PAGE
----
A good web search engine like Google (we're talking about regular web search now, not product search) is not rigid about the search parameters you entered and is able to handle misspellings and suggest alternatives "did you mean: ..... ." This is not yet the case for product search. Testers of this early version from Google mentioned the fact that searches are too restrictive and literal, not displaying good alternatives that are actually available nearby.
Google Not the First to Offer Location-Based Product Search
The first mobile phone location-based product search application that I'm aware of was Slifter, from GPShopper, introduced in 2006. TheFind.com has also provided mobile location-based product search for several years. Shop Savvy provides Android-based phone users with the ability to scan barcodes of products, and then by leveraging the Krillion network, searches the inventory of local stores.
In addition, there are many related shopping applications for mobile phones. For example, with StoreXperience and similar applications, you can use your cell phone to take a picture of a product barcode and use it to obtain competitive price information, or go directly to that product's web page, or automatically launch a Google search for more product information. Or take Yelp, which has over eight million reviews of local businesses like dentists, hair stylists, mechanics, allowing users to find local events and special offers on their mobile phone or PC. The list goes on and on -- here's one list of mobile retail apps for those who are interested.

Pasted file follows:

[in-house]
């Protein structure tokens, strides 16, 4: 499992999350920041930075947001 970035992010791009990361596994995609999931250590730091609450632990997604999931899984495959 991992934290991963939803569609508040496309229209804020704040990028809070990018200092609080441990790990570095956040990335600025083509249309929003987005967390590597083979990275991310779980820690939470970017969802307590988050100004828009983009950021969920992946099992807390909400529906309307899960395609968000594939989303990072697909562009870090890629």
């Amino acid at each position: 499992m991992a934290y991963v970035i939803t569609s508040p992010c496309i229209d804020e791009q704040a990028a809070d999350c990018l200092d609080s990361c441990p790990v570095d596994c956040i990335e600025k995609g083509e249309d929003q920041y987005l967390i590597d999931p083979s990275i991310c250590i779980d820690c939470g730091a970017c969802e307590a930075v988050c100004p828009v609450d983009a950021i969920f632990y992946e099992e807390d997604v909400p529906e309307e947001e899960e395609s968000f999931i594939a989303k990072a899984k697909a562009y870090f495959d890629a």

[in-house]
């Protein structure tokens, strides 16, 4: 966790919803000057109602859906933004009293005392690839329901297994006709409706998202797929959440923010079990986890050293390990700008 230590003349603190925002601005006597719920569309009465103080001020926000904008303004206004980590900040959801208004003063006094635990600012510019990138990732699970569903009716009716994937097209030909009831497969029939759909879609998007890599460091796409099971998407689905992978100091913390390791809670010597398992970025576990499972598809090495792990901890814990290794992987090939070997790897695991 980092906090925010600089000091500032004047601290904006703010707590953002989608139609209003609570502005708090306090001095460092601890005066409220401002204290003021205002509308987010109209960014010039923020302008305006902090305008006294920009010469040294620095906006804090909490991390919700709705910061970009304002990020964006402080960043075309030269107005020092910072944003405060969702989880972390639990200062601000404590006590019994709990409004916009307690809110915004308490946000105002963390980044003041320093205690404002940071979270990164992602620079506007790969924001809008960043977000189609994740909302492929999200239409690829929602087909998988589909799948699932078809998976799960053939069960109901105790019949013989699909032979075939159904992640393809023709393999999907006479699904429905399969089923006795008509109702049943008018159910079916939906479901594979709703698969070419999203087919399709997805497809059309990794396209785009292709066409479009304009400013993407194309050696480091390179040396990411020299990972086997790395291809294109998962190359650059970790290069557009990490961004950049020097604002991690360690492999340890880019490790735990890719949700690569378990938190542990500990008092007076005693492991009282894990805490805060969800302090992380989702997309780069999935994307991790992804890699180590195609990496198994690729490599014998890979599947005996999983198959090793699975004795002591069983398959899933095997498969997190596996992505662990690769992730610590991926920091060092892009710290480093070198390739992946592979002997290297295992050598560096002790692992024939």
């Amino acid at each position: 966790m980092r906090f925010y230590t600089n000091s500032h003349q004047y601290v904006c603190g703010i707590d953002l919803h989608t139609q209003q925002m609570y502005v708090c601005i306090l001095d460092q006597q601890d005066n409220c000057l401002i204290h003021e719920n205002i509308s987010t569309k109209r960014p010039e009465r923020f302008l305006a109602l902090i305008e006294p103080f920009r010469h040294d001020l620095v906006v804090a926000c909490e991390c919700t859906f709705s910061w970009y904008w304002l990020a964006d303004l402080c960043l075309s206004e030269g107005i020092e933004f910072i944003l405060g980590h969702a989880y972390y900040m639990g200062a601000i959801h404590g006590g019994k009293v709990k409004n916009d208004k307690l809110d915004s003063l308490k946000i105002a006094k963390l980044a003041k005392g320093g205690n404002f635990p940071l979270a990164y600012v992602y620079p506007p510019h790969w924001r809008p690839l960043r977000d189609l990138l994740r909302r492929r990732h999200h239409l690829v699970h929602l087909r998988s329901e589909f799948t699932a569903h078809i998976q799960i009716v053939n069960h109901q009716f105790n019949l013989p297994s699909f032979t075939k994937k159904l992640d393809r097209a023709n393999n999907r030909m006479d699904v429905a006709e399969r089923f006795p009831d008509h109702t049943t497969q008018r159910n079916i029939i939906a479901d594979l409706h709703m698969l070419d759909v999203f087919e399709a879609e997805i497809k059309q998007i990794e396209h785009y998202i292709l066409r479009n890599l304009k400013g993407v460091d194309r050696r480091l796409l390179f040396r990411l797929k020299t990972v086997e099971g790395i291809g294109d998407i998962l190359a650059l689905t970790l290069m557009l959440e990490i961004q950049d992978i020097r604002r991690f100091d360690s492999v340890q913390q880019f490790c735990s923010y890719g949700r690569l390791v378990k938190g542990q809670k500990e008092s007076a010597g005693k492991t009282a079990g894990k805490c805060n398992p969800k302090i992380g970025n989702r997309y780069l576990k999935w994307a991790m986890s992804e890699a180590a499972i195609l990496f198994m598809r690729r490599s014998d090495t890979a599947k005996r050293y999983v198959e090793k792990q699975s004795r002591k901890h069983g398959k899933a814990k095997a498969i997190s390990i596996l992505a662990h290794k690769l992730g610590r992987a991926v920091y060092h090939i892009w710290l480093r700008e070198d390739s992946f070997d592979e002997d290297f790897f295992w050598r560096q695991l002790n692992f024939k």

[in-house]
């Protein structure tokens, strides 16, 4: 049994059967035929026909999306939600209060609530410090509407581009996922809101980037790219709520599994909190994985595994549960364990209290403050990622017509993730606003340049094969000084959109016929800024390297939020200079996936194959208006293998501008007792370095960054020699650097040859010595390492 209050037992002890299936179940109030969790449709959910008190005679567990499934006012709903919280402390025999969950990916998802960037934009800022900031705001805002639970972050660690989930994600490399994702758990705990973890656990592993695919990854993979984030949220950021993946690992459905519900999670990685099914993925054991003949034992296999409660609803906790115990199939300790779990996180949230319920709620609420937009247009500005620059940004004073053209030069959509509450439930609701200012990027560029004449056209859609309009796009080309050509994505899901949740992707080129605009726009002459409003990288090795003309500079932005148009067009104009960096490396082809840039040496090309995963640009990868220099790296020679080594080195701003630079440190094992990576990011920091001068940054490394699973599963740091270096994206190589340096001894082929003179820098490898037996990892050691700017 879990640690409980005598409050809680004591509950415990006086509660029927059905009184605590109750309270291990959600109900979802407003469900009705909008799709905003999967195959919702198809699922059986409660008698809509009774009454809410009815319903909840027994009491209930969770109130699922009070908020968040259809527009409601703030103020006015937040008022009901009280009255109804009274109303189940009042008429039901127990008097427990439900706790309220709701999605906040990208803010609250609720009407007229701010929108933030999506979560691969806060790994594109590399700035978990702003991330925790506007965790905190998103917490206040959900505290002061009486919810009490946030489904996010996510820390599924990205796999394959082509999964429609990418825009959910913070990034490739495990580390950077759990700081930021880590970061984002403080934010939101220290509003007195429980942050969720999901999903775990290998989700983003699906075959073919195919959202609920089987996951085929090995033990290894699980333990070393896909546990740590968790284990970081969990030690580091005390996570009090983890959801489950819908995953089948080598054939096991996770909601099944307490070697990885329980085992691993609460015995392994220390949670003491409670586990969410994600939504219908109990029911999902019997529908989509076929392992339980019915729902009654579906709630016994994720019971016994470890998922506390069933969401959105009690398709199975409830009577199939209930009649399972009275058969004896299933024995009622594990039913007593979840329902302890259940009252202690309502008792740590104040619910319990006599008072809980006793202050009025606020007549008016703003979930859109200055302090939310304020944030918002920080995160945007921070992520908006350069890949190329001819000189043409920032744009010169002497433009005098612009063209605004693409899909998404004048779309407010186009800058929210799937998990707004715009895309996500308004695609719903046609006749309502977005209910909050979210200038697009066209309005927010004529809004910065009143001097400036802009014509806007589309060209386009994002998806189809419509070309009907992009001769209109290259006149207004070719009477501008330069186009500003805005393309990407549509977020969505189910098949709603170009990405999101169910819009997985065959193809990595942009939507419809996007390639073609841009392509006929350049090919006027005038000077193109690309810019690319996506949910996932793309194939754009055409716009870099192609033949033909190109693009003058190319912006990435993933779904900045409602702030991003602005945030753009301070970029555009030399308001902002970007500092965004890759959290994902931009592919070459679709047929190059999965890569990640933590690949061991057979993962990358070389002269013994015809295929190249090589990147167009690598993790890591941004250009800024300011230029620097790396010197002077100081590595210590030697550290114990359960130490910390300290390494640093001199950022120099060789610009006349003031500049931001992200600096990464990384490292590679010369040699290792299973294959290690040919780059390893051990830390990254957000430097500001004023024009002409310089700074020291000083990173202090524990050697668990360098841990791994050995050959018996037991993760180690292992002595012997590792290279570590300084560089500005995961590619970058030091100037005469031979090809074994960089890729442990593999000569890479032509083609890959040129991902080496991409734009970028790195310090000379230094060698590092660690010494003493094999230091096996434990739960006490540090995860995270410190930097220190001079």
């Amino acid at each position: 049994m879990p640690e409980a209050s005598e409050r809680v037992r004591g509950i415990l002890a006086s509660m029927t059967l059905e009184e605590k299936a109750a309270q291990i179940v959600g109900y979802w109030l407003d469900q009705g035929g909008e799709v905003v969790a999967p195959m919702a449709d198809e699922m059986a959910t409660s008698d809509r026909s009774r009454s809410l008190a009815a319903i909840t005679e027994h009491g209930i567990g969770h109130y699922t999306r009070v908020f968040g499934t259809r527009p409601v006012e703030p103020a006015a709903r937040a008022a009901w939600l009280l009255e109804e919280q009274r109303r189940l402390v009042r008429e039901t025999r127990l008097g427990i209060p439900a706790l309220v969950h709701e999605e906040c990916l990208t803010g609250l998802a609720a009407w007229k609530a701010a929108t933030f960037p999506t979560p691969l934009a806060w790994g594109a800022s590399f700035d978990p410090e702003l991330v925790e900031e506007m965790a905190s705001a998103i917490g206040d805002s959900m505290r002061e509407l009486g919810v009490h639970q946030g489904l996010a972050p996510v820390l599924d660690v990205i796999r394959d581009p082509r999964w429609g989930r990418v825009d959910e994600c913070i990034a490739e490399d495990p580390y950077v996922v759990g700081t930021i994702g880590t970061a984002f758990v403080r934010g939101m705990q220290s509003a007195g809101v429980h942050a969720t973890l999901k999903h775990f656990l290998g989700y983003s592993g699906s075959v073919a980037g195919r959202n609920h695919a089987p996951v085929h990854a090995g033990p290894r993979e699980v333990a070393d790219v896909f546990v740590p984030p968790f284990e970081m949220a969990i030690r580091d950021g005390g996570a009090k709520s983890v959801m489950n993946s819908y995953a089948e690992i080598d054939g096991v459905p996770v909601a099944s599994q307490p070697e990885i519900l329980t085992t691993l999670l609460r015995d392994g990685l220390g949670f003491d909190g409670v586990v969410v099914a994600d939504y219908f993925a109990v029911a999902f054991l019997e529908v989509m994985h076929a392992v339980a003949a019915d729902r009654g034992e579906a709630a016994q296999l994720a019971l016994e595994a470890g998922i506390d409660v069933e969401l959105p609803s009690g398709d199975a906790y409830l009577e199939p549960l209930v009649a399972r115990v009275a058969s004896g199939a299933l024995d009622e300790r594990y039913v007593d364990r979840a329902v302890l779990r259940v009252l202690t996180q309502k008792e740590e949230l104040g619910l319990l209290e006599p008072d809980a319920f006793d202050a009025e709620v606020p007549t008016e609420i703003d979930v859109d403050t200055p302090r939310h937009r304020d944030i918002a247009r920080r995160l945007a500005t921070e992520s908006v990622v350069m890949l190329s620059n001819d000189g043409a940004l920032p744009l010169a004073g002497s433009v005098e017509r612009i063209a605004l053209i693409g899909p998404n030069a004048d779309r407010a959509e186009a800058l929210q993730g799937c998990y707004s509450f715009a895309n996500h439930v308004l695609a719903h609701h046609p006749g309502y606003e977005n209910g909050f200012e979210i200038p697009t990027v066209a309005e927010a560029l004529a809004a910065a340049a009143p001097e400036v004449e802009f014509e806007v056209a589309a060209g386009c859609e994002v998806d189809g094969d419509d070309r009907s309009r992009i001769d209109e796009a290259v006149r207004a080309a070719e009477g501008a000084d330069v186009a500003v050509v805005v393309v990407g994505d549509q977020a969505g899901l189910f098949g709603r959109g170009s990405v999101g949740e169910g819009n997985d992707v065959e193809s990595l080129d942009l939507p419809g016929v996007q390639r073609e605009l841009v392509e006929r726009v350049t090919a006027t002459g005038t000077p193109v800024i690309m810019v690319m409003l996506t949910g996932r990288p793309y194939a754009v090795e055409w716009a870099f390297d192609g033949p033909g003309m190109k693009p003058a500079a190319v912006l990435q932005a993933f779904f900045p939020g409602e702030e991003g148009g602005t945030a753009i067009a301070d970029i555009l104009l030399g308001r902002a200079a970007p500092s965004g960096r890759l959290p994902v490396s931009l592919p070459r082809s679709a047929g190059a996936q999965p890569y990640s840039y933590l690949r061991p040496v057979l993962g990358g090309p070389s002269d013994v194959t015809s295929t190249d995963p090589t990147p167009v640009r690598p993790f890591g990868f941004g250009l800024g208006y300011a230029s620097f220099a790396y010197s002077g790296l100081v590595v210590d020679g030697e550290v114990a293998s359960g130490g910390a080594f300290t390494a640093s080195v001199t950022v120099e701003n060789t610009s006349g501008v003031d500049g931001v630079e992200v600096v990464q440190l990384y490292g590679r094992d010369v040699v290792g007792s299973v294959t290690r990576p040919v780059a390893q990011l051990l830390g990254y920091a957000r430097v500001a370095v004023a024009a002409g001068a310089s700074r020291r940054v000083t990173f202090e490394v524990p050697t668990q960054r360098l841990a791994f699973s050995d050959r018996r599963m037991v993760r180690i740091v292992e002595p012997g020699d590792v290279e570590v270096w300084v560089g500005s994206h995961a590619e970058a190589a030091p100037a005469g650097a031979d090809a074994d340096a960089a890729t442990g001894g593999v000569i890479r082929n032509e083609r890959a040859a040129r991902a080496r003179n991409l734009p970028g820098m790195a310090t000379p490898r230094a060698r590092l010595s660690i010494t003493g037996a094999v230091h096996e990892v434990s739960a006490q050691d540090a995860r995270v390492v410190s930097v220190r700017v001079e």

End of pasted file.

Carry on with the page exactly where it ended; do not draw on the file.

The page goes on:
Google's Entry is Challenging for Competitors, but Great for the Mobile Shopping Sector
While GPShopper and TheFind.com might not be so happy about the entry of such a formidable competitor, the arrival of Google is great news for location-based product inventory search. It will likely cause retailers to start putting more serious effort into cleaning up and categorizing their data so that they can participate. It might also lead to the establishment of de facto or even de jure standards for sharing product data, reducing all the non-value-add effort spent conforming to the myriad proprietary formats that currently exist. This would ease some of the burden on retailers and manufacturers, thereby encouraging more of them to participate, and lowering the barrier for smaller retailers.
Google usually does a very good job building clear and easy-to-use user interfaces and functionally rich applications. If they continue to make a significant investment in this area, we expect the physical inventory feature of Google Product Search for mobile to get much better. When combined with so many other amazing capabilities in location-based and visual mobile computing (not just from Google), we should see mobile phones that can do even greater really amazing and useful things in the coming years.